There is another paper with some contributions from myself that just appeared: "Ultrafast Electronic Energy Transfer in an Orthogonal Molecular Dyad" in J. Phys. Chem. Lett. In this paper the question is discussed how it is possible to have energy transfer in a molecular dyad that occurs on the time scale of 100 fs. Clearly, no equilibrium Föster theory type approach is possible here but you need explicit nonadiabatic dynamics simulations, in this case using NewtonX.
The value of the dynamics simulations performed is not only to support the experimental measurements. It also gives new insight into the mechanism: The ultrafast energy transfer is mediated by a state with partial charge transfer character. Or in other words, the electron and hole are not transferred at the same time. As seen in the presented example trajectory: the electron goes first and pulls the hole behind itself.
Diketopyrrolopyrroles

Our new paper Using diketopyrrolopyrroles to stabilize double excitation
and control internal conversion, led by Mariana do Casal and Mario Barbatti
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2 comments:
Dear Felix,
Due to my inadequate understanding of quantum chemistry, I am not positive that my interpretation of your paper is correct. I greatly appreciate it if you could point out my errors in my understanding. I am not a theoretical/quantum chemist.
If I understand correctly, EET is based on the twoelectron Hamiltonian term about resonance and exchange interaction between two excited states, each where the excitation is localized on one side of the molecule. I also believe that Forster and Dexter theory is based on the crudeadiabatic approximation of this term.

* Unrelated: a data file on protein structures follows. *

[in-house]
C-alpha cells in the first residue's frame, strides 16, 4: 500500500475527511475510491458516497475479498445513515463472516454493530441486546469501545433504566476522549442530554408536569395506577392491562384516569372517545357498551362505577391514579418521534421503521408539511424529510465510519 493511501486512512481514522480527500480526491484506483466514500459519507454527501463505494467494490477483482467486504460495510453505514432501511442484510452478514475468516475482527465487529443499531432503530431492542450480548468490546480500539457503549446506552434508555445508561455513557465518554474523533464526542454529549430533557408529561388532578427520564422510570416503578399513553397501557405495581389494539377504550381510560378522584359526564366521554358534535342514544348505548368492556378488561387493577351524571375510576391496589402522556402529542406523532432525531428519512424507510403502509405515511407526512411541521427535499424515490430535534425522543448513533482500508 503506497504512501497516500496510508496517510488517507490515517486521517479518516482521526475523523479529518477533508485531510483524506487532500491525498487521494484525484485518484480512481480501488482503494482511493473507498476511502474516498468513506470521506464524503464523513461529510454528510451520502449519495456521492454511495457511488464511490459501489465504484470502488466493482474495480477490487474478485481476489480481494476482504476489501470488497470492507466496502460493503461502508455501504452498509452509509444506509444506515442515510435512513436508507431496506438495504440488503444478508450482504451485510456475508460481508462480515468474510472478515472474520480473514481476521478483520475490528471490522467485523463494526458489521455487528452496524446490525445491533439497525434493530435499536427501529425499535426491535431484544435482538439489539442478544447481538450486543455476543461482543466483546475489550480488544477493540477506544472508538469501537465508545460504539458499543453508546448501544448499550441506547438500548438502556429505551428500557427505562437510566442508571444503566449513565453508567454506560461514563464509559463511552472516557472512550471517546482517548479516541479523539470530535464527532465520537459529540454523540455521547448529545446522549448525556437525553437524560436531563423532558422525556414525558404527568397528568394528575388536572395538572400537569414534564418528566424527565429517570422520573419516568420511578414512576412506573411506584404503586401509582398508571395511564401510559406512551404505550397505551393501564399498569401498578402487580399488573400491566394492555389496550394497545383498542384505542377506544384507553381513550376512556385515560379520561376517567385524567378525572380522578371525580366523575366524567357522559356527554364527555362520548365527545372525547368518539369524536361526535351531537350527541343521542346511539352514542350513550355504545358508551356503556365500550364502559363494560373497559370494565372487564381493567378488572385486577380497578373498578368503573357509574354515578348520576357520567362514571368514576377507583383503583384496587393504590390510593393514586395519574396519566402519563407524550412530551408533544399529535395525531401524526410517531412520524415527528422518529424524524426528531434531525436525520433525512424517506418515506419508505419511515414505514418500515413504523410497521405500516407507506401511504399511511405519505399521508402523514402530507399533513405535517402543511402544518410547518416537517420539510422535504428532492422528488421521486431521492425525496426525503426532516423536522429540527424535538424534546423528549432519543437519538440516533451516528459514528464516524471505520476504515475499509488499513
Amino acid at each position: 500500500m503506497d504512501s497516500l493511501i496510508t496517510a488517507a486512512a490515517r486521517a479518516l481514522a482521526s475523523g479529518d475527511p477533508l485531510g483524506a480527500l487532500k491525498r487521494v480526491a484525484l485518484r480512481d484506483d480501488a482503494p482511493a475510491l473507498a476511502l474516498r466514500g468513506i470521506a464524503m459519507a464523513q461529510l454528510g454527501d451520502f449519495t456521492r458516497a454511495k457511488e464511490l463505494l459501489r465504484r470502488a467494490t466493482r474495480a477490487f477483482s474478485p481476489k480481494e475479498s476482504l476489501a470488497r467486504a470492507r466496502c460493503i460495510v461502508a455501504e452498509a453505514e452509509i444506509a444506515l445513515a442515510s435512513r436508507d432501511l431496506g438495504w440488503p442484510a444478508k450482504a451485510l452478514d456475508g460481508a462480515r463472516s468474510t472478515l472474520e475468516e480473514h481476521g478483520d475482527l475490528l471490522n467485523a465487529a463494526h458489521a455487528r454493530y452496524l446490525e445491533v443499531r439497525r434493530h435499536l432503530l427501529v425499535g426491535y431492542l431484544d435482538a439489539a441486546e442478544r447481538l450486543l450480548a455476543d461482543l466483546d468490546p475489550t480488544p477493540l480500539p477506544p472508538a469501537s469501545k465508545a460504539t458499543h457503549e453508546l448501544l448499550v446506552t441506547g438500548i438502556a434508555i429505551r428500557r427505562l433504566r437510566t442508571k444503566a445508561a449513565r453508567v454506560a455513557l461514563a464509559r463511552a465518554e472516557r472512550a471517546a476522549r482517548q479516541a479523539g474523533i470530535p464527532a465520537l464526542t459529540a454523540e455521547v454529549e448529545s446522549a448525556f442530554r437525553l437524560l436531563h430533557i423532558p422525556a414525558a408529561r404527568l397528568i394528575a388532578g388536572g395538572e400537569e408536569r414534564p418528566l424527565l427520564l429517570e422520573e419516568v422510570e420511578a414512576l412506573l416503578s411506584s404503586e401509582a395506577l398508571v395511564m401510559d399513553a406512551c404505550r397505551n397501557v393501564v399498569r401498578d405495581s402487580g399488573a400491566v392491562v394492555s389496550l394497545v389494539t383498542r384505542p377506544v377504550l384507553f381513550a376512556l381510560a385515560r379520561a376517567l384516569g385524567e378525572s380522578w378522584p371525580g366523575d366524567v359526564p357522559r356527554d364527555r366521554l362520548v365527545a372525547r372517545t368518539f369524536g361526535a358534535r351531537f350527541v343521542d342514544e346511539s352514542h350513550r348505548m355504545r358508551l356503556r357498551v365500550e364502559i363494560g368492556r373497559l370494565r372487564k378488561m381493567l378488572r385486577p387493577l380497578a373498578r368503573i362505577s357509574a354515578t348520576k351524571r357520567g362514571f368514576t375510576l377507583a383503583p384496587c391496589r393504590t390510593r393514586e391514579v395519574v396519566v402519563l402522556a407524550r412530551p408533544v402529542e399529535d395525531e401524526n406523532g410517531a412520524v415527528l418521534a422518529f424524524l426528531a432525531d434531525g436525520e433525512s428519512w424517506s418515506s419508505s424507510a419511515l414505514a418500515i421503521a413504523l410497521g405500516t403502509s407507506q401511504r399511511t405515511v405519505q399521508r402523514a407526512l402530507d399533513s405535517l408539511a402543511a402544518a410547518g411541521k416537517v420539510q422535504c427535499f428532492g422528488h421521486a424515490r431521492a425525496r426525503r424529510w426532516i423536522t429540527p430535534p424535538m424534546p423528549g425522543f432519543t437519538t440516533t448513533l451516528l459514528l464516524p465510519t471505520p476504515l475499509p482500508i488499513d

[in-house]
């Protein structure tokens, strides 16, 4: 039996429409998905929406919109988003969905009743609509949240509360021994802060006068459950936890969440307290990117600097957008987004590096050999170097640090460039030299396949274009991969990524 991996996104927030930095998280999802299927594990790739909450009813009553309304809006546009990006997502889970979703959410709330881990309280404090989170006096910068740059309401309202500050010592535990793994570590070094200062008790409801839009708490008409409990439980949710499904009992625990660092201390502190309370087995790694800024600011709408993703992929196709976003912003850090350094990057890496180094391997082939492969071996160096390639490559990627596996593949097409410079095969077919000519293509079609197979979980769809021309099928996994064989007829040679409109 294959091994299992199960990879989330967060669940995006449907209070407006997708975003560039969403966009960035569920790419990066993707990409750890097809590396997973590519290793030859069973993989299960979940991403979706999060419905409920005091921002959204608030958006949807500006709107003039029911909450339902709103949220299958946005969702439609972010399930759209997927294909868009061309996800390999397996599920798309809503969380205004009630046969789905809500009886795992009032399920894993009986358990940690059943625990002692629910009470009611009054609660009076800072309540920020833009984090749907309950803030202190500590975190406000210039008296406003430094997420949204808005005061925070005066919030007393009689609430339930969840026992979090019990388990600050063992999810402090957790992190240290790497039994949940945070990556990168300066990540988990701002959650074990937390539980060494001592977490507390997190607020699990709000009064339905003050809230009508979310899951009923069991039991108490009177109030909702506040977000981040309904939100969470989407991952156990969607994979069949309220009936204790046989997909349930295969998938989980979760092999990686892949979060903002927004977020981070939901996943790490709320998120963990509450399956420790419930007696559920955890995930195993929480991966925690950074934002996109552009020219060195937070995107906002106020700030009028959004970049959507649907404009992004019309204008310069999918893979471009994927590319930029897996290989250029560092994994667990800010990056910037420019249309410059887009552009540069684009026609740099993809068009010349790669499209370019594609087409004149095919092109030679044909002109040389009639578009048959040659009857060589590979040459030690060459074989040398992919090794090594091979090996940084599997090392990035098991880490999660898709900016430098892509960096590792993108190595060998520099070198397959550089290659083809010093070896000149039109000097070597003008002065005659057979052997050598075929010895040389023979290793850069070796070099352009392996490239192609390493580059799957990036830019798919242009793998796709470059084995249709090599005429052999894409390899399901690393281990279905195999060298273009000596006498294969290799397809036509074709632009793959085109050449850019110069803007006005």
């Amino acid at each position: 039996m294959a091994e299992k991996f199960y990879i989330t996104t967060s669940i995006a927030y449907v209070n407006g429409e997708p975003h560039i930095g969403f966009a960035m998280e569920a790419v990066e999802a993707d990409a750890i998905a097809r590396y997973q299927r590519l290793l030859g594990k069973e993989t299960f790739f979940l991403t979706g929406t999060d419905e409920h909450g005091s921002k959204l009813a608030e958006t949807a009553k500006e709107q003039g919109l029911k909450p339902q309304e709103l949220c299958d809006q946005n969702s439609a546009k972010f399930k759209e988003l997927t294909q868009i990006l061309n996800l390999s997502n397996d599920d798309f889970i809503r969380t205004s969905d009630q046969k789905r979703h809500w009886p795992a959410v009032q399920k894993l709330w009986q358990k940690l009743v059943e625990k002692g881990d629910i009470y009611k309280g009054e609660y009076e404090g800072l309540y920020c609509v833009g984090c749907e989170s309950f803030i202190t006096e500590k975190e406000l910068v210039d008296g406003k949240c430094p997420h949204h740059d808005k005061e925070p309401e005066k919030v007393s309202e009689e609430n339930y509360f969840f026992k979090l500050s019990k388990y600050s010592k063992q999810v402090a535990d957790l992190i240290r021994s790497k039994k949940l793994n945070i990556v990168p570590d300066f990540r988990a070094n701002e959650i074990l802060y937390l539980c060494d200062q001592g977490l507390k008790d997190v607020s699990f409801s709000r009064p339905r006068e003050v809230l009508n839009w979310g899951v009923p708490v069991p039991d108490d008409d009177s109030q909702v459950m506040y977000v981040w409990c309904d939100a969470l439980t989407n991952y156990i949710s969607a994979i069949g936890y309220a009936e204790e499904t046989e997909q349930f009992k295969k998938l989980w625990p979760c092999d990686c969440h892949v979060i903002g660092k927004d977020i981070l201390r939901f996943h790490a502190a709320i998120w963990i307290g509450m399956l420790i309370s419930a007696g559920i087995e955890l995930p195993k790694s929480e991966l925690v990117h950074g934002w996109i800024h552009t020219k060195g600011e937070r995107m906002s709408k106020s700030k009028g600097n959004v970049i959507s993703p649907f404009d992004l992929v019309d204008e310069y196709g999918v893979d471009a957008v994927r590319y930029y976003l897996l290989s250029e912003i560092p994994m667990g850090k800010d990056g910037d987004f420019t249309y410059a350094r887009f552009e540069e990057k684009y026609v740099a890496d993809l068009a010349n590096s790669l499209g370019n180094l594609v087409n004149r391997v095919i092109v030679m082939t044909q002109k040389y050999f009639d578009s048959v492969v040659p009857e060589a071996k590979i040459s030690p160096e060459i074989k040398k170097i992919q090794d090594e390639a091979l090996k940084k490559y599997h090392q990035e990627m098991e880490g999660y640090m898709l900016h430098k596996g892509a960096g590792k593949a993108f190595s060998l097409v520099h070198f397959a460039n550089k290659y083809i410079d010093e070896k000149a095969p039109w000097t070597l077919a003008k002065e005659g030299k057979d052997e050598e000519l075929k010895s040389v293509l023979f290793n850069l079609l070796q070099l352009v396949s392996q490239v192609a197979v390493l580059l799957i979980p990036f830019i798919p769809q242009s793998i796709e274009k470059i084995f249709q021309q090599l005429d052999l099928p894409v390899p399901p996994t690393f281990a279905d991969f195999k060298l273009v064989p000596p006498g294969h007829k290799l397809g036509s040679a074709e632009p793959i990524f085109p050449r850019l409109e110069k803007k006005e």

Is your paper about following the trajectory of S2 to S1 relaxation and what constitutes the transition? The way I interpreted was that you incorporated actual nuclear configuration change of the transition, which includes nonadiabatic processes at intersection of S2 and S1 potential, and that you found that the intermediate state had a CT character.
I am often confused about the general picture of EET and what level of approximations are being considered when one talks about it. Would it be right to say that any ET process consists, to a varying degree, of twoelectron correlation, excitonic interaction, and/or nonadiabatic processes?
Thank you,
Shun
Hi, we are using surface hopping dynamics. In this case, we propagate the actual nuclear configuration similar to standard molecular dynamics simulations. The S2/S1 transition is performed according to the surface hopping method. We did find some chargetransfer character in this paper. But actually, in a subsequent study we found that the transfer also happens when we exclude CT states:
https://fplasser.scipublic.lboro.ac.uk/2018/10/17/paperdynamicswithinanexcitonmodel/
I would not say that twoelectron correlation plays a role in CT. Excitonic coupling and nonadiabatic coupling do play a role, but they are actually two sides of the same coin. Excitonic coupling is also a type of potential coupling and nonadiabatic coupling is also called kinetic coupling.
The main problem here is that there are a number of different ways to talk about the same thing. And that's what makes all this look more complicated than it actually is.
Felix
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